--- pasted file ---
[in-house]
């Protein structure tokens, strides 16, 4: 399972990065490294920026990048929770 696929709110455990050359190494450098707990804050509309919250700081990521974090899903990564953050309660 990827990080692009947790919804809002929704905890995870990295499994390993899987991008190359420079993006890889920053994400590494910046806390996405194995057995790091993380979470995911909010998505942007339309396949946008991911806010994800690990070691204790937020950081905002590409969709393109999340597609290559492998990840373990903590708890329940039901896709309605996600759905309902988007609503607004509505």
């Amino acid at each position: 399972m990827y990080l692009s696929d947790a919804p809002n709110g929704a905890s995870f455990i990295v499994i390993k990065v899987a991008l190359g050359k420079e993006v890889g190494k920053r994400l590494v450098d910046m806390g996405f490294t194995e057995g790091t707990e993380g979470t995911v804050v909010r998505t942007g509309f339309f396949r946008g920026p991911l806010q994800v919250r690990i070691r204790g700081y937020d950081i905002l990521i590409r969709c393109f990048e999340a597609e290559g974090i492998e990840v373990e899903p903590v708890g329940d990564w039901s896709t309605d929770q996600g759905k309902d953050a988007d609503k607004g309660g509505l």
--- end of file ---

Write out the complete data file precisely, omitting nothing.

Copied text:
[in-house]
């Protein structure tokens, strides 16, 4: 399972990065490294920026990048929770 696929709110455990050359190494450098707990804050509309919250700081990521974090899903990564953050309660 990827990080692009947790919804809002929704905890995870990295499994390993899987991008190359420079993006890889920053994400590494910046806390996405194995057995790091993380979470995911909010998505942007339309396949946008991911806010994800690990070691204790937020950081905002590409969709393109999340597609290559492998990840373990903590708890329940039901896709309605996600759905309902988007609503607004509505």
């Amino acid at each position: 399972m990827y990080l692009s696929d947790a919804p809002n709110g929704a905890s995870f455990i990295v499994i390993k990065v899987a991008l190359g050359k420079e993006v890889g190494k920053r994400l590494v450098d910046m806390g996405f490294t194995e057995g790091t707990e993380g979470t995911v804050v909010r998505t942007g509309f339309f396949r946008g920026p991911l806010q994800v919250r690990i070691r204790g700081y937020d950081i905002l990521i590409r969709c393109f990048e999340a597609e290559g974090i492998e990840v373990e899903p903590v708890g329940d990564w039901s896709t309605d929770q996600g759905k309902d953050a988007d609503k607004g309660g509505l």